On 27 March 2019, EPI hosted a half day conference to examine the potential of edtech to reduce teacher workload and increase opportunities for professional development, and to enhance learning.
Firefly’s Head of Product Lars Dyrelund participated in the discussion as a panel member and shared his views on how edtech can support teachers and leaders, which we have included below:
“At the highest level, at Firefly, we believe technology should be made for the environment it is intended for. Throughout time, and perhaps now more than ever, schools are bombarded with technology promising to revolutionise education.
The problem is, that the vast majority of this technology was never built with education in mind in the first place. In the best of cases, edtech has been adapted to education, but too often it is entirely generic and simply put to schools as the only viable solution. We expect schools to adopt technology by adapting the way they function and operate.
At Firefly, we are passionate believers in making technology that unlock the full potential of schools and help supercharge the modern learning experience. This is not achieved by taking technology out of an entirely different context and forcing it upon schools.
Technology needs to be made for schools – not the other way around.
Without this, we end up with inefficiencies. Both in terms of schools having to work in different ways to fit around technology, but also due to the lack of interoperability between edtech solutions. Even in cases where technology is made for schools; we often see them made in isolation – without the ability to share data or integrate with other systems. This is a huge problem as schools end up buying technology, that doesn’t talk to other technology and thereby creates more work or prevent schools from benefiting from synergies that could exist.
Context learning is one good example of this. Imagine if the food teacher knew what struggles in maths and science the students have. To date, we rely on teachers to coordinate during their busy days, with colleagues in the staff room (on the random off chance they meet the relevant other teachers – and have time to discuss students with them). Technology is an obvious solution here, as data about students in one class room setting should filter through to the next. This won’t happen when solutions aren’t built with schools in mind, and instead delivers single and narrow set of features and benefits to teachers.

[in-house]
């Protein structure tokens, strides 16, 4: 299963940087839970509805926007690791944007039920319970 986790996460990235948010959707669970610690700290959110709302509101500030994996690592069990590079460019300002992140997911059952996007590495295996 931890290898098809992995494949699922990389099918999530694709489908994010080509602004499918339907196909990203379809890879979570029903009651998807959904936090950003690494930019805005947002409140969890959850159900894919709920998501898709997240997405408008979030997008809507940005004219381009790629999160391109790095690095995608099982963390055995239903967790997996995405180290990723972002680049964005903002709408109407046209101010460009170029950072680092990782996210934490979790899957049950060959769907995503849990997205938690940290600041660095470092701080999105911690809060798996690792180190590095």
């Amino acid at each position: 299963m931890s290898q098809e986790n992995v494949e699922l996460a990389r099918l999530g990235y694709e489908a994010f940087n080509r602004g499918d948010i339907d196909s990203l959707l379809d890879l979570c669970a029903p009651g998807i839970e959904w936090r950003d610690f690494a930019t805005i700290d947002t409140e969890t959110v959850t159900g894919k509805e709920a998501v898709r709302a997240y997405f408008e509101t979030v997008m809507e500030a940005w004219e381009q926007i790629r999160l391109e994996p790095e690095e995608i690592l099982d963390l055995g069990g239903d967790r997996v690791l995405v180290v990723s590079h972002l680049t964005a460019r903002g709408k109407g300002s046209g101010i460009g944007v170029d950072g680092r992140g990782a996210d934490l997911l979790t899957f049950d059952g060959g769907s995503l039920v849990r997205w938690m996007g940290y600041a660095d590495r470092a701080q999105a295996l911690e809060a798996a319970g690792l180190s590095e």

Another good example is the life of a student in this maze of systems. Consider a student’s co-curriculum activities. For example, say, we have a student who plays piano and enjoys rugby. It is entirely possible this student has to go into three different systems to figure out their time-table for the week. Clearly not a great experience.
Go to any school in this country and map out which systems they use. I encourage you to do it. It is both fascinating and scary. Find out how much they spend on systems. Find out how these systems integrate (or not). Figure out how much time is spent registering the same data in different places.
What you are likely to discover is really frightening. Edtech cost is more than the price you pay for a technology, and the time you spend working with it. Edtech is also the hidden cost of time; taken away from teaching. This also impacts teacher satisfaction.
Teachers are increasingly asked to do things that have nothing to do with teaching. Teachers don’t want to do all these things. They want to teach.
Government understandably want data to understand progress, but in the absence of good technology to deliver such data we rely on teachers to do more. Register, record, report – all done on top of their core day to day work.
What if technology was built for the core workflows and automatically captured the data we need? What if teachers didn’t have to change their day, and do extra work?
So, how can edtech support teachers and leaders? This is possible by:
- building solutions that extend and support activities already happening in schools – across the whole school;
- increasing productivity for teachers;
- capturing data without effort;
- relaying this data back to leaders and authorities as relevant (and asked for) insights – without having to rely on teachers to do extra work.
Edtech should not pretend to have solutions for educators, when these solutions are not rooted in how schools operate.
Schools need to challenge the industry and apply pressure on edtech companies to deliver on this. Edtech, like any other business, respond to market pressure and demand. Unless you take control, you will continue to see edtech solutions not fit for purpose.
Make sure to put us to the test and demand we build technology for you. Demand that we build technology that improves rather than change the lives of your staff, teachers and students. Demand technology that integrates and fits your way of working."